Back in the good old days of July, when the sun was strong and optimism suffused the land, I called The Famous 3 Kings my headquarters for World Cup watching. Nearly every night I strolled up North End Road to the pub that enjoys quite a renown for what it does, thanks to enormous projection screens, a generous TV subscription and proprietors that support fair-play and sportsmanship as much as they support their team.
The success of the pub right next to West Kensington tube station as a sports pub is quite surprising: Two decades earlier it was a wild punk music venue where, legend has it, a Sex Pistols concert inspired Joe Strummer to form his own band, and thus The Clash were born. The only thing connecting these two eras is the beer, which has never stopped flowing.
In pubs in London, most beer is interchangeable. Dutch, American, German, Czech, Italian and Spanish labels grace the taps, but the suds are brewed by the same international conglomerates, in industrial-size vats, on greenfields in Sussex and Wales. I stay away from that stuff. Instead, I'm tasting myself through ales, tepid but flavorful concoctions that have been making a national resurgence lately. They are crafted by smaller, sometimes independent brewers, and pumped with the force of a hand (as opposed to carbon dioxide).
Most ales have a wet-earth taste that always recalls in me that first encounter, in Utah in 1998, with Uinta Cutthroat Pale Ale. The assault of freshly harvested carrots and the soil that clings to them was something my taste buds weren't prepared for, and I struggled throughout my stay there with the local brews. Now I dig them – or rather their equivalent. Doom Bar, from a small brewery in Cornwall, has become a particular favorite of mine.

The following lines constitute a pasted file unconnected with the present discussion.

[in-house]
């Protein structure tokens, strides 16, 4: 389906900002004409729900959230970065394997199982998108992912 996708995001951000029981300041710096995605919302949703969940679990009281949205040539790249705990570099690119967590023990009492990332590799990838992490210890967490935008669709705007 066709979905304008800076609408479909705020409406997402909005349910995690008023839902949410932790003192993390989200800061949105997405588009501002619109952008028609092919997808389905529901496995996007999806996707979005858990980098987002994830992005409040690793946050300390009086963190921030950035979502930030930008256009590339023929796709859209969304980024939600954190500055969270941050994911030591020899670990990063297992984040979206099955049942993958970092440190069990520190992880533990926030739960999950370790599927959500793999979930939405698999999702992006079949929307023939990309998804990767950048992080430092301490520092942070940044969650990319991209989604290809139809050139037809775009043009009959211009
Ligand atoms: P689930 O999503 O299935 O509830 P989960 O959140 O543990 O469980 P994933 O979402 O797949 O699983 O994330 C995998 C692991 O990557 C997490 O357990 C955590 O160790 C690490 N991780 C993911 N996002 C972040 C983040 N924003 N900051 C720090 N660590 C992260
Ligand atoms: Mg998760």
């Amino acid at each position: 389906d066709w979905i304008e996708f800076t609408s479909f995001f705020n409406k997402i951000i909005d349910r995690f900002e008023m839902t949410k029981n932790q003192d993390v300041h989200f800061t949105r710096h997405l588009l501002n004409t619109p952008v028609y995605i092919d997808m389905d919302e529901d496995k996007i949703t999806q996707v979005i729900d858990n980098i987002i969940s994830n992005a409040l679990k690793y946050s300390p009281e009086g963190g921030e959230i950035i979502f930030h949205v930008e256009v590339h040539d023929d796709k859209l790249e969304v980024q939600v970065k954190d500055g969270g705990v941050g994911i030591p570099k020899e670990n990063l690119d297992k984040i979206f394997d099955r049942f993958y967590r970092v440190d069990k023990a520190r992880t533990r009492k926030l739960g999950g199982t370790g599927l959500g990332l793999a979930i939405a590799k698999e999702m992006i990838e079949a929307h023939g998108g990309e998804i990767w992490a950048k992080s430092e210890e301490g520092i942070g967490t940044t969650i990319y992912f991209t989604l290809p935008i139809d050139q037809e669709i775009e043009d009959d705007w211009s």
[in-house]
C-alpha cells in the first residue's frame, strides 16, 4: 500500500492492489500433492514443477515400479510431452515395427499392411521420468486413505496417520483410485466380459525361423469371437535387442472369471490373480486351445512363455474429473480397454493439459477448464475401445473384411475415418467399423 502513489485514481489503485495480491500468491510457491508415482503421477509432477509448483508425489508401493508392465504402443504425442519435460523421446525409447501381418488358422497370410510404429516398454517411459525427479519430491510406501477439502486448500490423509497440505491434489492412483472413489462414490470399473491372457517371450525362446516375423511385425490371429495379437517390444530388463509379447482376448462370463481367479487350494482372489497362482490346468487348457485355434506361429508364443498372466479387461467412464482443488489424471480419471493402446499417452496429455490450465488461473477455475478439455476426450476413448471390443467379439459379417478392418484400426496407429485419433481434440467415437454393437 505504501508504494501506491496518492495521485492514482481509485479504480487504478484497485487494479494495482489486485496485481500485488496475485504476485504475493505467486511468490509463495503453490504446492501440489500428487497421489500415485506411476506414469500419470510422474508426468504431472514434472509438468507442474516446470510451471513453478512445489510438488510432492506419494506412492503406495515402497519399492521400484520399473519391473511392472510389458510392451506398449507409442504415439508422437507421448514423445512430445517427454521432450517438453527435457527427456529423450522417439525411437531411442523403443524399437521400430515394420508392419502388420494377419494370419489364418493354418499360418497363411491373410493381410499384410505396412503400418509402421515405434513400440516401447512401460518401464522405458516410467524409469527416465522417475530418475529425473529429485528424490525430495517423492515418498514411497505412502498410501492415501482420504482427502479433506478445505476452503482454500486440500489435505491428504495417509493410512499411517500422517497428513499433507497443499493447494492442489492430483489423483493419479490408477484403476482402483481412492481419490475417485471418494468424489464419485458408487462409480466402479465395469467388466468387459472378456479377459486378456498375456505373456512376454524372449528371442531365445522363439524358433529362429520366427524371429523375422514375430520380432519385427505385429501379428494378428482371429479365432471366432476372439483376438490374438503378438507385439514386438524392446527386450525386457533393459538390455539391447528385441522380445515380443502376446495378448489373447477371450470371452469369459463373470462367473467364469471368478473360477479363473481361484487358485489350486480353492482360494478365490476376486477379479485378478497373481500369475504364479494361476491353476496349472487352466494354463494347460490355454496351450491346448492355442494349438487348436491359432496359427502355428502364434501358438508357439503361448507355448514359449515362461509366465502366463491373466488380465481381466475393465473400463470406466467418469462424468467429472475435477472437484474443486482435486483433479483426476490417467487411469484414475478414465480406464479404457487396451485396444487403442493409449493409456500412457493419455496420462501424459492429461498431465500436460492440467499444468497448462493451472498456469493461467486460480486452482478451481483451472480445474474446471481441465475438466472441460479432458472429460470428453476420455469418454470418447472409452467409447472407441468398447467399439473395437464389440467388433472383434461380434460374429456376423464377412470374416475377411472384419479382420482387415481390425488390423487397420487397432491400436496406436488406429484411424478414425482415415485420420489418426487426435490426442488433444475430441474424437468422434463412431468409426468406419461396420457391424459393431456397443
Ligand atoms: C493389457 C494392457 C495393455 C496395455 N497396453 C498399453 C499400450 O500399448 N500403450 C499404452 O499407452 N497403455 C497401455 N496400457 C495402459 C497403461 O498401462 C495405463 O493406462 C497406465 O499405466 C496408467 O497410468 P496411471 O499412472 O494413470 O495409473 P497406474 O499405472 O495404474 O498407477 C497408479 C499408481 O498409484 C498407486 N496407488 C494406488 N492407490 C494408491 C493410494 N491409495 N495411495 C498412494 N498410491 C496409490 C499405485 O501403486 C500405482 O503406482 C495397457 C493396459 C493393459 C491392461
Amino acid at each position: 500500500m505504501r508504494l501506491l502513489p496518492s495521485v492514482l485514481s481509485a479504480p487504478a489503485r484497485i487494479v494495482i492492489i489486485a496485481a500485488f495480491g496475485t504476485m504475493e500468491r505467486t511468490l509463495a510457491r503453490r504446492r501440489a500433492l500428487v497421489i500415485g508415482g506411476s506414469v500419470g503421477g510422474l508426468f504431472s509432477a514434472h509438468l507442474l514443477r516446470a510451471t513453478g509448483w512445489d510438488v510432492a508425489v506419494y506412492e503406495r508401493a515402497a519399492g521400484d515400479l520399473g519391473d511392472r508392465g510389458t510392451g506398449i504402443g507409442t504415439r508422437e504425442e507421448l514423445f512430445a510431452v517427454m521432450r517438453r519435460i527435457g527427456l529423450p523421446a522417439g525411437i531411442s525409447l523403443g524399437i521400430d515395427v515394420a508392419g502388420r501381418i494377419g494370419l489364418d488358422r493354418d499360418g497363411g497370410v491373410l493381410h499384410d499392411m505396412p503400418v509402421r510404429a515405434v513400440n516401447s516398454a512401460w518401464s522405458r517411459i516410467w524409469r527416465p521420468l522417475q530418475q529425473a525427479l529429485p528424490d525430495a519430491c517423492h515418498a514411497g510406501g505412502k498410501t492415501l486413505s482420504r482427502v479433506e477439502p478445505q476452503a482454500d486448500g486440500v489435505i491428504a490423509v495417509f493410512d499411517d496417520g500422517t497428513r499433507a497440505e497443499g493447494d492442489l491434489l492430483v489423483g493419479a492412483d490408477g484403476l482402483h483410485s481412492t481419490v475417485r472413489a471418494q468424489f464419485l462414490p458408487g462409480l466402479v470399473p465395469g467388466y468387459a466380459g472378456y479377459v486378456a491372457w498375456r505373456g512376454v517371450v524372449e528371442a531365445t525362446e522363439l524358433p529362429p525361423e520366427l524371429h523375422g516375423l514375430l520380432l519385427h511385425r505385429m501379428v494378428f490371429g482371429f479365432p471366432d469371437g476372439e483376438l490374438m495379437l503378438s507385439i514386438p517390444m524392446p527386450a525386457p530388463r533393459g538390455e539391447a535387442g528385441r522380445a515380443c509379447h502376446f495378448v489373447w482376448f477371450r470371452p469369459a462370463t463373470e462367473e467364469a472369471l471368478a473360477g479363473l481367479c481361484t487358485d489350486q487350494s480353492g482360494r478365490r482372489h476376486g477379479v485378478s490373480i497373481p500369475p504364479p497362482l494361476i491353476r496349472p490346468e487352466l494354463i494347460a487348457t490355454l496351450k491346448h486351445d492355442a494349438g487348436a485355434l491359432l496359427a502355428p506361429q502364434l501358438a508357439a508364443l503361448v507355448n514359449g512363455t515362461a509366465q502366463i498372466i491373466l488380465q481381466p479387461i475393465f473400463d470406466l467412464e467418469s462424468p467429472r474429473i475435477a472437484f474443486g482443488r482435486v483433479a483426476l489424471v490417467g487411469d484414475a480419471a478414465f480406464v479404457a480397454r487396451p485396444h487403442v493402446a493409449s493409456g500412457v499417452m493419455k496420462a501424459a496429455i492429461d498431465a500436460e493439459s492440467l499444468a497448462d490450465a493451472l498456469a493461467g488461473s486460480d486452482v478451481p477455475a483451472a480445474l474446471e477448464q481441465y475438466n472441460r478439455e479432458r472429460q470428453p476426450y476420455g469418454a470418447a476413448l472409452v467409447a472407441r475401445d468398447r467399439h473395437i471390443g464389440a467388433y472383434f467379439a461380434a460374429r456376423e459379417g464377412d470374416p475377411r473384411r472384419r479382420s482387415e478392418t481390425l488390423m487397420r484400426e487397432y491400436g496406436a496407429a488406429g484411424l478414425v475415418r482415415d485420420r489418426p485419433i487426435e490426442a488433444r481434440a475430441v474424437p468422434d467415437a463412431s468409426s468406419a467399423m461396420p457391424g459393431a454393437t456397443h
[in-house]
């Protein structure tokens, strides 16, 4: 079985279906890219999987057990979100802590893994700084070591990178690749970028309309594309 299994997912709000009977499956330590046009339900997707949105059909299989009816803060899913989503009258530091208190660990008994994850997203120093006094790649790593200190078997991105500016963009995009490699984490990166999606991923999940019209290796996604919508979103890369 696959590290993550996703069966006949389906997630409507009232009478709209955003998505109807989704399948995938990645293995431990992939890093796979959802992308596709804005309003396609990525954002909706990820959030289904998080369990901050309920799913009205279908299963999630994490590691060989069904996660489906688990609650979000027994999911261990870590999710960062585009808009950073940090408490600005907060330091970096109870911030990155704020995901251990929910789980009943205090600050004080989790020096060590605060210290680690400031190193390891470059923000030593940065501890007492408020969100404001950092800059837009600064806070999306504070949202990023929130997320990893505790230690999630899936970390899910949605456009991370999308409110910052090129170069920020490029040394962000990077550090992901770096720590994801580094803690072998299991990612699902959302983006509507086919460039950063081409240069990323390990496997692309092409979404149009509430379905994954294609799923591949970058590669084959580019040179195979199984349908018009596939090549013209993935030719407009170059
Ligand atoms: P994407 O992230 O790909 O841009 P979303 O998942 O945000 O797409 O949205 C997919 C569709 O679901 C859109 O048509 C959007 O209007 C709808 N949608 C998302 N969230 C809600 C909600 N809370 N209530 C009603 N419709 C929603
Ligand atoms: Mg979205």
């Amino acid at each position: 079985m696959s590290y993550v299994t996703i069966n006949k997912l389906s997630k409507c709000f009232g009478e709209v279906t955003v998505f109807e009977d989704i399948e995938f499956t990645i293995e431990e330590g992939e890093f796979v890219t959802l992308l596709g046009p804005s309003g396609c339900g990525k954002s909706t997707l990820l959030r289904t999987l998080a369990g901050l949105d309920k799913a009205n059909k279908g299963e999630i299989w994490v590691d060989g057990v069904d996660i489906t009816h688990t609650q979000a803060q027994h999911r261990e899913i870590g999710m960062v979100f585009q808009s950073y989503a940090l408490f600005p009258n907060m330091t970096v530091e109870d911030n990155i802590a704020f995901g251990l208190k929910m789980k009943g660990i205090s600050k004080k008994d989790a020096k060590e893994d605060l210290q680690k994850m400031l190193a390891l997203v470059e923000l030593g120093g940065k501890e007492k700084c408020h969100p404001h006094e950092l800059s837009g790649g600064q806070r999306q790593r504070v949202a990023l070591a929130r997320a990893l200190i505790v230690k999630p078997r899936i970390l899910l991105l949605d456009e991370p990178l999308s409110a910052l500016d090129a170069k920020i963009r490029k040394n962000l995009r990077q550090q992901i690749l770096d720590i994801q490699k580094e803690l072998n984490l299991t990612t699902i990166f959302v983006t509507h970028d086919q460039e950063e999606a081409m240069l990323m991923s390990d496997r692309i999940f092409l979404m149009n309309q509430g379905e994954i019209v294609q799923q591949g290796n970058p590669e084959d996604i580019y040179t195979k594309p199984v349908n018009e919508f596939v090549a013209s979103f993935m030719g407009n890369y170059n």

Last weekend, I went to Cornwall, though there was no connection to the beer, not even tenuously in some remote twist of my brain. I just wanted to see the rugged western tip of England that's so beloved by holidaymakers that it's nearly impossible to enjoy in summer when its population temporarily swells from one to five million. Last weekend, everywhere we went was peaceful and calm.
We stayed in a bed and breakfast overlooking Perran Bay, one of many surfers' favorites on the north coast. The view from the breakfast room made up for the meal itself: Bacon, beans in tomato sauce from a tin, a scary little sausage, a frail egg, and a hash brown from the freezer. I have no idea how my dad managed to survive this for ten days when he toured southern England earlier this summer.
Saturday was grey as cold steel, and nearly as featureless. The grey sky and the equally grey sea were separated by a fuzzy band of ill-defined horizon. The sand on the beaches, still wet from the receding tide, was the heavy grey of industrial mud. On the positive side, it wasn't all too cold, it didn't rain, and what little color there was stood out like neon green. We went to St. Ives, a cute little town that has played a disproportional role in the fine arts. They've even got a dependency of the Tate.
It was a memorable walk. The sun, the balmy air, the vastness of the beach, the clear and refreshing air, the softness of the sand, and the sound of lapping waves combined to create a sensation of magic and uniqueness. There was a sense of tranquility that was unperturbed by people walking their dogs, and a sense of infinity. All boundaries were blurred by a distinct haziness that magnified the apparent size of the place.
We ambled for hours but didn't get very far. There was no need and no point. It was all beautiful. That's why I missed an aspect of the estuary that I now wish I had seen: Its mouth is blocked at low tide by a crescent sand bank that has over the centuries spelled disaster and death to hundreds of ships and sailors, earning it the sobriquet Doom Bar. These days, it spells success to Sharp's Brewery and their fine ale, an altogether more becoming association.